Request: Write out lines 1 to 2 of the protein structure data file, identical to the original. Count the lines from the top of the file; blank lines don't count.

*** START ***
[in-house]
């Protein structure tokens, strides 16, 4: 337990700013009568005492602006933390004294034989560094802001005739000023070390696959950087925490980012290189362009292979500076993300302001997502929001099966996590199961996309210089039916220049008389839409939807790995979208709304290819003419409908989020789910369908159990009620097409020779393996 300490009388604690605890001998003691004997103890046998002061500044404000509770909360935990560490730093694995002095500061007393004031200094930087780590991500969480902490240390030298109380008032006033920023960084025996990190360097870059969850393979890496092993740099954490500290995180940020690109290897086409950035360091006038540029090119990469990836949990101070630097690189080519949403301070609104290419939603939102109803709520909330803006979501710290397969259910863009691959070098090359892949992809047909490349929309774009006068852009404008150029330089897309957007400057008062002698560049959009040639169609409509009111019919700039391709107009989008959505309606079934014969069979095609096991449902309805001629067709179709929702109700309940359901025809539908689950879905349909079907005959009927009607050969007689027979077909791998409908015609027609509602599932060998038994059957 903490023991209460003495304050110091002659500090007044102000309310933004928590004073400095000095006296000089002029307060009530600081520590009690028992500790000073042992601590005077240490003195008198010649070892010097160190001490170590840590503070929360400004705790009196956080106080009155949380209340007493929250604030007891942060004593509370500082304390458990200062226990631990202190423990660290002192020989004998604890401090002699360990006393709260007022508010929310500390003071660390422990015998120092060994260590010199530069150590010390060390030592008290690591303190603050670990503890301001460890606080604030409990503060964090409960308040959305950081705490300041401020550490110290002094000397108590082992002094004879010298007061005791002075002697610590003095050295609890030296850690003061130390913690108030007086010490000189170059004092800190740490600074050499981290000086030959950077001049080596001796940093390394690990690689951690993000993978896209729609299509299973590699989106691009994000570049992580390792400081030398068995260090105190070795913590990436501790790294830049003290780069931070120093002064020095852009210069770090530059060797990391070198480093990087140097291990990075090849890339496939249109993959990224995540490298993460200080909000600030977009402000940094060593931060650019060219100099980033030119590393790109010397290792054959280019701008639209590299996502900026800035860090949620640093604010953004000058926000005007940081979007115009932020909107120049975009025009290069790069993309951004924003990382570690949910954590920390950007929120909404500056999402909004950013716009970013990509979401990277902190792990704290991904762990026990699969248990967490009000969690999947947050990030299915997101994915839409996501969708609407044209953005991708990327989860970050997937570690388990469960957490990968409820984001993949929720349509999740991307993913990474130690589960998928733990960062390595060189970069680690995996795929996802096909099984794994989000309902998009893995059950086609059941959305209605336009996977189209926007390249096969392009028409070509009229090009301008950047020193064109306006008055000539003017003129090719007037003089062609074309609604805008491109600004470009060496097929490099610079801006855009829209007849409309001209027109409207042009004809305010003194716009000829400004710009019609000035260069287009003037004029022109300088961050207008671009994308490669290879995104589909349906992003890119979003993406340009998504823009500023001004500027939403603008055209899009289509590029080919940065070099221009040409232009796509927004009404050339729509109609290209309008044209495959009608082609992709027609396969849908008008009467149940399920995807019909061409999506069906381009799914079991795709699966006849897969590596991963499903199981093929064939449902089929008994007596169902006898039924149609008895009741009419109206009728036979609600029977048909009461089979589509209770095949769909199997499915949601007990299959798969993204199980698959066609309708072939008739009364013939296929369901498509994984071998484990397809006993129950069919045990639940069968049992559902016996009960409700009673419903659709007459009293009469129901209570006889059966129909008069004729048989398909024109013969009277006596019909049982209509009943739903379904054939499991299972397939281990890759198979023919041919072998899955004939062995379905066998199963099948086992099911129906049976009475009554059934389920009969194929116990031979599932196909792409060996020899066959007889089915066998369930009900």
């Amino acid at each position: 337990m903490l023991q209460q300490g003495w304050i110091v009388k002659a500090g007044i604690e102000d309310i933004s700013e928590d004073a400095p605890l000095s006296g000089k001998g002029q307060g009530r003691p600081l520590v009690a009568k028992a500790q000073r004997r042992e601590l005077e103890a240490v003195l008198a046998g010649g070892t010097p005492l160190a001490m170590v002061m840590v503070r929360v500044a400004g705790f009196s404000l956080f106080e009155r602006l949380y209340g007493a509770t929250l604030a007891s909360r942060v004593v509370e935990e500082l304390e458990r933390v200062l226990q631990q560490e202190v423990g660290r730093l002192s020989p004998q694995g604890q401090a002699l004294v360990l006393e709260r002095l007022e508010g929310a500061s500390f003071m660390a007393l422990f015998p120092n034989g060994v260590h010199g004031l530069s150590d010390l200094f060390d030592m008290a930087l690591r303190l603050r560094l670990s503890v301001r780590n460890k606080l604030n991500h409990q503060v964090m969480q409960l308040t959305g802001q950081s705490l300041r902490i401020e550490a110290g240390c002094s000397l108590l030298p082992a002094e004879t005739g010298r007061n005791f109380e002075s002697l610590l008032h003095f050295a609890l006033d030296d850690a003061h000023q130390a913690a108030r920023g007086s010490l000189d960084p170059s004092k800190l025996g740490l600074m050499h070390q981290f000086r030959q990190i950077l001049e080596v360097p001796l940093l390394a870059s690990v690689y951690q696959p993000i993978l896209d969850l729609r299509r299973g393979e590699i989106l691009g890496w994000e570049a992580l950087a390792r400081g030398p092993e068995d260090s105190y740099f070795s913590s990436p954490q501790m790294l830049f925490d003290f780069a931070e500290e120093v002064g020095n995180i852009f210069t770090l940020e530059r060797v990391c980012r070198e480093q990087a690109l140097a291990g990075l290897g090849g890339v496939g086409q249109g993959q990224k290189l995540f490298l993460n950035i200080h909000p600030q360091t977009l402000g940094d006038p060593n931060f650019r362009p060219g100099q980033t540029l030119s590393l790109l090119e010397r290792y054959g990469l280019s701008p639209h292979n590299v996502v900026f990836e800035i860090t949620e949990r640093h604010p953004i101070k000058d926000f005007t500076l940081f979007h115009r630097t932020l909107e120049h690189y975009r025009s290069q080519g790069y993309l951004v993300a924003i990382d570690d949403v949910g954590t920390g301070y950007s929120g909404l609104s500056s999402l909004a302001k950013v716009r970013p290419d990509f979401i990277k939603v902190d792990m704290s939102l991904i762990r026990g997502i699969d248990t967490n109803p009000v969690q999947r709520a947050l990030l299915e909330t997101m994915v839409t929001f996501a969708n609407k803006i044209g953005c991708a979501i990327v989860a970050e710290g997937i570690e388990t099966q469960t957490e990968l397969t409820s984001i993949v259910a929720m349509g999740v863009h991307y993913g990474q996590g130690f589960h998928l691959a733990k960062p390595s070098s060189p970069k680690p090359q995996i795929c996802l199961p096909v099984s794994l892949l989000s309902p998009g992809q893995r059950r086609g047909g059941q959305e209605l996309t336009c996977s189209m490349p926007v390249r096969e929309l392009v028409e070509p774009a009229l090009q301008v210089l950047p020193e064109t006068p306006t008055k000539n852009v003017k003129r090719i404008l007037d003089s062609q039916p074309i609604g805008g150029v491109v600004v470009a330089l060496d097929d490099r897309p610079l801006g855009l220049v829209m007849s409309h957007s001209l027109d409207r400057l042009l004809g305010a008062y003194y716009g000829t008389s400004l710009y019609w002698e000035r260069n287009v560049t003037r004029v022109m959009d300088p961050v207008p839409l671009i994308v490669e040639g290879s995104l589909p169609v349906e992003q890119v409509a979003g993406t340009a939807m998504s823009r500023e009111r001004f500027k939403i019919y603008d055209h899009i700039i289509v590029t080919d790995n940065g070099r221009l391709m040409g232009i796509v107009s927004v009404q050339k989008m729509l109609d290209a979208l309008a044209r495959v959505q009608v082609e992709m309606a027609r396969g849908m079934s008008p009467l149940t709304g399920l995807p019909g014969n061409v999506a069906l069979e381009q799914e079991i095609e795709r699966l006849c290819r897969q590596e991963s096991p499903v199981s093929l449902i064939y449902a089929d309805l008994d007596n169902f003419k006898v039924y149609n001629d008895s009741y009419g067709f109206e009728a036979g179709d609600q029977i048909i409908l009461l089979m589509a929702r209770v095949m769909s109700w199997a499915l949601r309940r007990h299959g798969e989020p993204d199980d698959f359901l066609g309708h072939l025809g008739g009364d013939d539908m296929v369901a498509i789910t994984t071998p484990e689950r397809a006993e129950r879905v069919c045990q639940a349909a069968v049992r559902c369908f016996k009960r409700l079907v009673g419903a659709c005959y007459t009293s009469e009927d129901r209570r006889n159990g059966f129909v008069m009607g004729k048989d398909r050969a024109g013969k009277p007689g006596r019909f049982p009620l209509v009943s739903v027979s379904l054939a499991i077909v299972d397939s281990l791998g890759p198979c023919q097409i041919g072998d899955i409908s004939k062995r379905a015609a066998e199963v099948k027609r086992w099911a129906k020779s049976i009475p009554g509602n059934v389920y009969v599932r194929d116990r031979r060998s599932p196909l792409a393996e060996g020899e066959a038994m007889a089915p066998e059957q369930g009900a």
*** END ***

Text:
[in-house]
């Protein structure tokens, strides 16, 4: 337990700013009568005492602006933390004294034989560094802001005739000023070390696959950087925490980012290189362009292979500076993300302001997502929001099966996590199961996309210089039916220049008389839409939807790995979208709304290819003419409908989020789910369908159990009620097409020779393996 300490009388604690605890001998003691004997103890046998002061500044404000509770909360935990560490730093694995002095500061007393004031200094930087780590991500969480902490240390030298109380008032006033920023960084025996990190360097870059969850393979890496092993740099954490500290995180940020690109290897086409950035360091006038540029090119990469990836949990101070630097690189080519949403301070609104290419939603939102109803709520909330803006979501710290397969259910863009691959070098090359892949992809047909490349929309774009006068852009404008150029330089897309957007400057008062002698560049959009040639169609409509009111019919700039391709107009989008959505309606079934014969069979095609096991449902309805001629067709179709929702109700309940359901025809539908689950879905349909079907005959009927009607050969007689027979077909791998409908015609027609509602599932060998038994059957 903490023991209460003495304050110091002659500090007044102000309310933004928590004073400095000095006296000089002029307060009530600081520590009690028992500790000073042992601590005077240490003195008198010649070892010097160190001490170590840590503070929360400004705790009196956080106080009155949380209340007493929250604030007891942060004593509370500082304390458990200062226990631990202190423990660290002192020989004998604890401090002699360990006393709260007022508010929310500390003071660390422990015998120092060994260590010199530069150590010390060390030592008290690591303190603050670990503890301001460890606080604030409990503060964090409960308040959305950081705490300041401020550490110290002094000397108590082992002094004879010298007061005791002075002697610590003095050295609890030296850690003061130390913690108030007086010490000189170059004092800190740490600074050499981290000086030959950077001049080596001796940093390394690990690689951690993000993978896209729609299509299973590699989106691009994000570049992580390792400081030398068995260090105190070795913590990436501790790294830049003290780069931070120093002064020095852009210069770090530059060797990391070198480093990087140097291990990075090849890339496939249109993959990224995540490298993460200080909000600030977009402000940094060593931060650019060219100099980033030119590393790109010397290792054959280019701008639209590299996502900026800035860090949620640093604010953004000058926000005007940081979007115009932020909107120049975009025009290069790069993309951004924003990382570690949910954590920390950007929120909404500056999402909004950013716009970013990509979401990277902190792990704290991904762990026990699969248990967490009000969690999947947050990030299915997101994915839409996501969708609407044209953005991708990327989860970050997937570690388990469960957490990968409820984001993949929720349509999740991307993913990474130690589960998928733990960062390595060189970069680690995996795929996802096909099984794994989000309902998009893995059950086609059941959305209605336009996977189209926007390249096969392009028409070509009229090009301008950047020193064109306006008055000539003017003129090719007037003089062609074309609604805008491109600004470009060496097929490099610079801006855009829209007849409309001209027109409207042009004809305010003194716009000829400004710009019609000035260069287009003037004029022109300088961050207008671009994308490669290879995104589909349906992003890119979003993406340009998504823009500023001004500027939403603008055209899009289509590029080919940065070099221009040409232009796509927004009404050339729509109609290209309008044209495959009608082609992709027609396969849908008008009467149940399920995807019909061409999506069906381009799914079991795709699966006849897969590596991963499903199981093929064939449902089929008994007596169902006898039924149609008895009741009419109206009728036979609600029977048909009461089979589509209770095949769909199997499915949601007990299959798969993204199980698959066609309708072939008739009364013939296929369901498509994984071998484990397809006993129950069919045990639940069968049992559902016996009960409700009673419903659709007459009293009469129901209570006889059966129909008069004729048989398909024109013969009277006596019909049982209509009943739903379904054939499991299972397939281990890759198979023919041919072998899955004939062995379905066998199963099948086992099911129906049976009475009554059934389920009969194929116990031979599932196909792409060996020899066959007889089915066998369930009900």